Case Study
August 2, 2017

Liberty and Justice for All

Kenneth Kemp was facing life in prison without the possibility of parole after his 1994 conviction on non-violent drug charges. After Kemp had already spent 22 years in prison, a Goodwin team of pro bono lawyers took on his case and successfully obtained an order of clemency from President Obama.


In 1992, Kemp was indicted on federal charges of an alleged conspiracy to traffic crack cocaine from the city of Norfolk, Va., to New York. After a six-day trial at the end of 1993, the jury found Kemp guilty. He was given four life sentences without the possibility of parole.


Goodwin lawyers quickly went back over Kemp’s case, sifting through evidence surrounding his arrest, reviewing court transcripts, researching the clemency process and soliciting letters of support from friends and family.

While they knew clemency was a longshot, the Goodwin team persisted and remained optimistic, particularly in light of the Fair Sentencing Act of 2010, which reduced the judicial disparity between cocaine powder and crack. They would argue that Kemp’s four life sentences without possibility of parole amounted to cruel and unusual punishment.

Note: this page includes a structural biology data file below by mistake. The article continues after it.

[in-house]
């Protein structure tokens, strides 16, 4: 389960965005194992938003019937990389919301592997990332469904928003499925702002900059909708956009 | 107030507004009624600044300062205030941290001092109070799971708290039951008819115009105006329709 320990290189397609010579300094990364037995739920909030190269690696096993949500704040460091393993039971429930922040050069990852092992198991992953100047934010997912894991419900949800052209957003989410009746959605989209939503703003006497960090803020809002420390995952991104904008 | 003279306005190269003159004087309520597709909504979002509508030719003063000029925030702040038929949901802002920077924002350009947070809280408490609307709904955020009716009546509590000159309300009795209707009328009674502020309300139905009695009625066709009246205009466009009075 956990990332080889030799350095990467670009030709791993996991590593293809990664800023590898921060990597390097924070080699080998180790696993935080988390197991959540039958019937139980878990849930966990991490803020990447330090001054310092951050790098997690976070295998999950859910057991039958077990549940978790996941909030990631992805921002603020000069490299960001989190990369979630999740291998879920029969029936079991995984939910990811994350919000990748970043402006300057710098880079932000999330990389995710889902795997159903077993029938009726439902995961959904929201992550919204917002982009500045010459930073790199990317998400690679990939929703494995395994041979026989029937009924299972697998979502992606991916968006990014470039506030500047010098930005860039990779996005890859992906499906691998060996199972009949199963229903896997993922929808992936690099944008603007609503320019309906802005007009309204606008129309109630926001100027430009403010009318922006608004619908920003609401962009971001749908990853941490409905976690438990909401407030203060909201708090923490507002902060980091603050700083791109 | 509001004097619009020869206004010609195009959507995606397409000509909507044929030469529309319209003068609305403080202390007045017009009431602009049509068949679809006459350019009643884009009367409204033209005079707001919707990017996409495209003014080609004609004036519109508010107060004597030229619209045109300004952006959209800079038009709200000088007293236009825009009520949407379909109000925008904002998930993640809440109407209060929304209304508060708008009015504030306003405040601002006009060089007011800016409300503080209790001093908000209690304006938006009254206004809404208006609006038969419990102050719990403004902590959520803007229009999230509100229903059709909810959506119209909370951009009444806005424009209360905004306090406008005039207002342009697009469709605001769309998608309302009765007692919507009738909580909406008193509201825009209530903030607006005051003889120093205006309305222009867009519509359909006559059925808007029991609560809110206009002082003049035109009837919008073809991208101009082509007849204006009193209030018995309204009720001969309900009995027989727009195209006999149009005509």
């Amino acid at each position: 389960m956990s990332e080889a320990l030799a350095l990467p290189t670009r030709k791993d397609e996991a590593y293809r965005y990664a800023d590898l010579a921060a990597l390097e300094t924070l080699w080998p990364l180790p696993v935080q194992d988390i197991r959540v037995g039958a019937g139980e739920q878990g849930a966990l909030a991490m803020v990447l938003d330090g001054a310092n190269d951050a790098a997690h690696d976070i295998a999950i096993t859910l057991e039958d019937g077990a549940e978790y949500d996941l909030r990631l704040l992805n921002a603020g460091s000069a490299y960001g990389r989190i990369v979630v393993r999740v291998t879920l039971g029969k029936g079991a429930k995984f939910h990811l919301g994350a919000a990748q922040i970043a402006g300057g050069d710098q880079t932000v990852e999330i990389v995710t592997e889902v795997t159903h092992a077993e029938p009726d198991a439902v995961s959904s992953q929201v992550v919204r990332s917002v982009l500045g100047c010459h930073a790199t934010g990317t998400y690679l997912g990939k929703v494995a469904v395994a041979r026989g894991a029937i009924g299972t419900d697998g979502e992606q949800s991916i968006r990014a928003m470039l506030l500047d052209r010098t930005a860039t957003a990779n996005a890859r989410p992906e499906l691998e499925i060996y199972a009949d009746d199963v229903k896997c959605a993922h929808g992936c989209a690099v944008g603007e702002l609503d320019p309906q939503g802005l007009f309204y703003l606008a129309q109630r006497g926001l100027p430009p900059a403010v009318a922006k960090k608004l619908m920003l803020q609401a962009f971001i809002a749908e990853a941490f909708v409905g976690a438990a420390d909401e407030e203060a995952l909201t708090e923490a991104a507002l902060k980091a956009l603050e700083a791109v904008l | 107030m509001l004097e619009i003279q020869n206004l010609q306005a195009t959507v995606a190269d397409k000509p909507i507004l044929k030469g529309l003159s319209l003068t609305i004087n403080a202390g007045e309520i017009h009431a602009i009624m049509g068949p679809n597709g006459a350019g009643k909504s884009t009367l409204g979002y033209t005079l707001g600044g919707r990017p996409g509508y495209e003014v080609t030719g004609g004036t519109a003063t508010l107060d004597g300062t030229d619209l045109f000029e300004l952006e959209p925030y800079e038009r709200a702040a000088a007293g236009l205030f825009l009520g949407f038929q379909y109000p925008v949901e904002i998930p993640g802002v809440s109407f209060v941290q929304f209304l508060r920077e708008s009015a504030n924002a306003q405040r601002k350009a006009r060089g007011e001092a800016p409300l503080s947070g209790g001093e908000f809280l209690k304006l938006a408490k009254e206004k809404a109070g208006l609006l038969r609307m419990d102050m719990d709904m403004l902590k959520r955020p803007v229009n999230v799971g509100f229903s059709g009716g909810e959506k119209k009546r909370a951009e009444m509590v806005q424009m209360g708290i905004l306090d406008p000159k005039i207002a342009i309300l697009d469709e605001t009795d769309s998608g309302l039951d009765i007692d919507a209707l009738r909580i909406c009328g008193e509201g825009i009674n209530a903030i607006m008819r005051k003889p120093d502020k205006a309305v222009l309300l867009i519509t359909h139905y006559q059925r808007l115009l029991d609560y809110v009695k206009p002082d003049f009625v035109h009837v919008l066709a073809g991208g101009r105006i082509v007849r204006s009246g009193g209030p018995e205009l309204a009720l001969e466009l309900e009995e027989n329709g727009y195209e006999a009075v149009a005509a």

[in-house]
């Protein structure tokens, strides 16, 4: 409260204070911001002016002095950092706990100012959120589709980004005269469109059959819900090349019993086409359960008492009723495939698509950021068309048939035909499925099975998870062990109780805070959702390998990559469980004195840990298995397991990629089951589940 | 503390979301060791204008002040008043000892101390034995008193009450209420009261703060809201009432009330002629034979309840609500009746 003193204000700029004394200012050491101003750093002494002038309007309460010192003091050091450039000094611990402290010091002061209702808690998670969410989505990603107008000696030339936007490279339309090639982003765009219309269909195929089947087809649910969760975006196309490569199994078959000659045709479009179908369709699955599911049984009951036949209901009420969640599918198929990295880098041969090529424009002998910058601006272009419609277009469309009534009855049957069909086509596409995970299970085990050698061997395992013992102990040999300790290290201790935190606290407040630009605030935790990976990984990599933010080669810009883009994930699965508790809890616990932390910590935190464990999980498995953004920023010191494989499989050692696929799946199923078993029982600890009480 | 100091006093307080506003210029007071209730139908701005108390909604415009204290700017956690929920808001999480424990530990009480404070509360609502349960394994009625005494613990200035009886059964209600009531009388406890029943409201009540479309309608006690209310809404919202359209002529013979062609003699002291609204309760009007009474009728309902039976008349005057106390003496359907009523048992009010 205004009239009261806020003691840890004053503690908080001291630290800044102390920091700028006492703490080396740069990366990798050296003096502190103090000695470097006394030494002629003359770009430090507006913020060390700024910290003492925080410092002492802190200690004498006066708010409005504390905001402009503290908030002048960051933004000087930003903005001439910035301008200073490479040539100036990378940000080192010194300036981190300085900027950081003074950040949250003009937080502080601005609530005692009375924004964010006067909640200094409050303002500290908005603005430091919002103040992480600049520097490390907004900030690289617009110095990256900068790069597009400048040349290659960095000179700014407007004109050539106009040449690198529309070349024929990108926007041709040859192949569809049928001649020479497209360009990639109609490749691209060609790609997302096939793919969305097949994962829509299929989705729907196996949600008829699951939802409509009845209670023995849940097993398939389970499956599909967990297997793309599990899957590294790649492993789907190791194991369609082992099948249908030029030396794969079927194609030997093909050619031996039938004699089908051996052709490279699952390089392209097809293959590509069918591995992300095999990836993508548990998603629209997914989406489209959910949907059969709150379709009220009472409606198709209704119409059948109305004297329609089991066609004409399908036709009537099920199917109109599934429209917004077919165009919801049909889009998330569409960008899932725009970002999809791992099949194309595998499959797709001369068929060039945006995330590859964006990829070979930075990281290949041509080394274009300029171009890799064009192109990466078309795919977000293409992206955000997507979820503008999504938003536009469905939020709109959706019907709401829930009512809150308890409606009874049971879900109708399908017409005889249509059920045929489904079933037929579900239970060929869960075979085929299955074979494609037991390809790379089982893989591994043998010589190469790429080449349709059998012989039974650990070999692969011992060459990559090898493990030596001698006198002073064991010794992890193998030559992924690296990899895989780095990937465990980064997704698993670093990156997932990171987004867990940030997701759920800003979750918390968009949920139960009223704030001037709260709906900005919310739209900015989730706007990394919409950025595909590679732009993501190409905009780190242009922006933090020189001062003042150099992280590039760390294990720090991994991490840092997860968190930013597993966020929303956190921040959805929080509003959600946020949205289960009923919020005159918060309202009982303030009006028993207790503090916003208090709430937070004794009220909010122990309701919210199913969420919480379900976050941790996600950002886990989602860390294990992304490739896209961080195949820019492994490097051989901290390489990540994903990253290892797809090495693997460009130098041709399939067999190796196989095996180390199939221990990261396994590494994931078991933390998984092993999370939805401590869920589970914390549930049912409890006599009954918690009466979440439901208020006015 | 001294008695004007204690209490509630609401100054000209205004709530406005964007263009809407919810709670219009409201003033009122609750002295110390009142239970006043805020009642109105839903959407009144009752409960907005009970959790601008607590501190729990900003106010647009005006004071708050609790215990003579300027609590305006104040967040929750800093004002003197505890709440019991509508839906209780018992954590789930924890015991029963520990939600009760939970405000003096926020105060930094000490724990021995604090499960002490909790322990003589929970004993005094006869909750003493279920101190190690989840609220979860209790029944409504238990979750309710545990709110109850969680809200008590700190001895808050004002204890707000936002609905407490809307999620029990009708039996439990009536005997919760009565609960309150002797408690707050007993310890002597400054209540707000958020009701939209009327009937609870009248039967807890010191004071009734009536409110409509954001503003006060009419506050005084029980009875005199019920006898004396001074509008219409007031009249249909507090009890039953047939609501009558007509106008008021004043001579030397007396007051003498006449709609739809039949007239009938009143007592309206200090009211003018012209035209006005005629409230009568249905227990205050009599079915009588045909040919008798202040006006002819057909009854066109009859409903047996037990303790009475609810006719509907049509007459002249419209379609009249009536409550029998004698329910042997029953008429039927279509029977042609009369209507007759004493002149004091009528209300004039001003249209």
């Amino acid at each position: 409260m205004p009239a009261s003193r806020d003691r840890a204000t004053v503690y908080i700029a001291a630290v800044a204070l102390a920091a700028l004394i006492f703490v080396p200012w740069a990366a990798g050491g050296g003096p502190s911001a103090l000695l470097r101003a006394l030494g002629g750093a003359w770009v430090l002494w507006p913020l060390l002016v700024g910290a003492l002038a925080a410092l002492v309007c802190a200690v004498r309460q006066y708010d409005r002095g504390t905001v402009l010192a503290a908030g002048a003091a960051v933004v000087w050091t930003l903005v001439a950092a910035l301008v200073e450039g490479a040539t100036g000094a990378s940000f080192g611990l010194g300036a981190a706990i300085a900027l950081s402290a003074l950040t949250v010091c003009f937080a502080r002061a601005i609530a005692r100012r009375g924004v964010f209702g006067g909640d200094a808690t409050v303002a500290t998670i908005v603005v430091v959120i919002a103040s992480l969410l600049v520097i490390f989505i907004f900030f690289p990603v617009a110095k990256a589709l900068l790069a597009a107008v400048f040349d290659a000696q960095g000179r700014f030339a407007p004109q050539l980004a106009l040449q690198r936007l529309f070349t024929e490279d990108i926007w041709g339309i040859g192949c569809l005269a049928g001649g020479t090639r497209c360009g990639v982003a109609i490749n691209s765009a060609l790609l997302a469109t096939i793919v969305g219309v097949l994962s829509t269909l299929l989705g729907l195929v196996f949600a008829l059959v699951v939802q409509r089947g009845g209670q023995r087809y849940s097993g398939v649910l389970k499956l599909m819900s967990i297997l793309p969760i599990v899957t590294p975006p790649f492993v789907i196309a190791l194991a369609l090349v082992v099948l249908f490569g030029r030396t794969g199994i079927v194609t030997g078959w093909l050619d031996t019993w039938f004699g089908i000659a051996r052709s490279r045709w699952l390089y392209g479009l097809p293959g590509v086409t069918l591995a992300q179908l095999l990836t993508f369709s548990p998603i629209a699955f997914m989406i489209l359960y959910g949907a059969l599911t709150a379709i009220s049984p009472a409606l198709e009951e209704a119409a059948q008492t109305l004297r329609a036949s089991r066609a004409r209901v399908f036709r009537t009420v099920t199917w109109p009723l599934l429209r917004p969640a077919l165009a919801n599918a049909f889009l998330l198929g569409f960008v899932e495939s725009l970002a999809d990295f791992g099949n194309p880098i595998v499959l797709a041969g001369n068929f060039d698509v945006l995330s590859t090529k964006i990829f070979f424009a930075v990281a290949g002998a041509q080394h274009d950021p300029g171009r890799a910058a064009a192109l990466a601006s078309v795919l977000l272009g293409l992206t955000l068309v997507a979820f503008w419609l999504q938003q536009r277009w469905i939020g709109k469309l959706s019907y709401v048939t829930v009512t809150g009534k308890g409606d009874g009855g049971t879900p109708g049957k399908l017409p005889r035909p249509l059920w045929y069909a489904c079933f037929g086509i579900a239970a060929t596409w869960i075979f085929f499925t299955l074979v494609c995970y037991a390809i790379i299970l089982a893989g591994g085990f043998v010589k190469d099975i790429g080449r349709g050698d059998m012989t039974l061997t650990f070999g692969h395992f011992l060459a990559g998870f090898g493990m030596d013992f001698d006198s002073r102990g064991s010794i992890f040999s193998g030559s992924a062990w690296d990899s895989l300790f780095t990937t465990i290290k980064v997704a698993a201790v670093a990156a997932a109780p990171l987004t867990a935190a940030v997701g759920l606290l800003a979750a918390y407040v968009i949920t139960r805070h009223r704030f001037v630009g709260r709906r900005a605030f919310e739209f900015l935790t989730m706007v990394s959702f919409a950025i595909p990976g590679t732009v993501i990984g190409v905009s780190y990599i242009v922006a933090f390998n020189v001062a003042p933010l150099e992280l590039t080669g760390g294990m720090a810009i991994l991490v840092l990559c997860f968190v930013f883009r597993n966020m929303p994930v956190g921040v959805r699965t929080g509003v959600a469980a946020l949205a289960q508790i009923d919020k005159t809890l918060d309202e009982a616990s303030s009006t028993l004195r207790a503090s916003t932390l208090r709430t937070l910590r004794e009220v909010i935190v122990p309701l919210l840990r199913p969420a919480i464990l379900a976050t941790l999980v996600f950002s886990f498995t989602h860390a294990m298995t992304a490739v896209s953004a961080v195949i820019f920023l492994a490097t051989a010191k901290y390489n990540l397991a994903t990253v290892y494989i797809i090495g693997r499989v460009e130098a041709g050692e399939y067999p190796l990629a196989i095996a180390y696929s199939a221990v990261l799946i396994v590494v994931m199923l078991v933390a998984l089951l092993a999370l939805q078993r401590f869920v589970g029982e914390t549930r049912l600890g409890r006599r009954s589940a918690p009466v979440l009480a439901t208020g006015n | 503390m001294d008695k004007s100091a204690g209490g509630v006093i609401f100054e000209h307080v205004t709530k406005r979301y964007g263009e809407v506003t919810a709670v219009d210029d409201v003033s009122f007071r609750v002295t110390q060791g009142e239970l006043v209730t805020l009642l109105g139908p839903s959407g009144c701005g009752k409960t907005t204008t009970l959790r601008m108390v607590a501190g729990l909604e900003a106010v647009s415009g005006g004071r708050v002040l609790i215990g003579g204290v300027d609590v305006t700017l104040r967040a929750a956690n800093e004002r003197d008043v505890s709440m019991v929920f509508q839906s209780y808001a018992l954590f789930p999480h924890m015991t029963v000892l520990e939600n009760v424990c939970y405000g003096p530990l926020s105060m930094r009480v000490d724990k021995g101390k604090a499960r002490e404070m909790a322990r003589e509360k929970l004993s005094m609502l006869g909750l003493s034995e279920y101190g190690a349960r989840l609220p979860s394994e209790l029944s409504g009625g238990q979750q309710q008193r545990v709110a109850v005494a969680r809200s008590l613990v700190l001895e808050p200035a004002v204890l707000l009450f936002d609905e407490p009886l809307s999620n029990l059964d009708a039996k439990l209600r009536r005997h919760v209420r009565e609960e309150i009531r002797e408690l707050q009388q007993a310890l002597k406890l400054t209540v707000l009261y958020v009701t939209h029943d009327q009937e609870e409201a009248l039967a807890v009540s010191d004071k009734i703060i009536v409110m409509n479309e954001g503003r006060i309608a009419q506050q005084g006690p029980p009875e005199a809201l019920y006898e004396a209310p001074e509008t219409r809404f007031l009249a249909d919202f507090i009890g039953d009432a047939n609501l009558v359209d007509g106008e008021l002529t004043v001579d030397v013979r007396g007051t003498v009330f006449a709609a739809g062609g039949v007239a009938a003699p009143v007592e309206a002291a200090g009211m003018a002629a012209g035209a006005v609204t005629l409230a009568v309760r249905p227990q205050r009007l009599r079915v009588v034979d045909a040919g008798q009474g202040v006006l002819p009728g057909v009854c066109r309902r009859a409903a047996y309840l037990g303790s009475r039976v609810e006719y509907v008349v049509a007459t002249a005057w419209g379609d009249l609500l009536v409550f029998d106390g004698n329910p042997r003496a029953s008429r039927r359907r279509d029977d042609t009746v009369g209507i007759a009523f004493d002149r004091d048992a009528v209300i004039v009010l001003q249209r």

In May of 2016, Kemp received word that Obama had granted his request for clemency. “Now it is up to you to make the most of this opportunity,” President Obama wrote. “By doing so, you will affect not only your own life, but those close to you. You will also influence, through your example, the possibility that others in your circumstances get their own second chance in the future.” Less than a month later, Kemp walked out of prison a free man. “I always had hope,” he said nearly a year after his release. “It’s what can happen when you have God and a good lawyer.”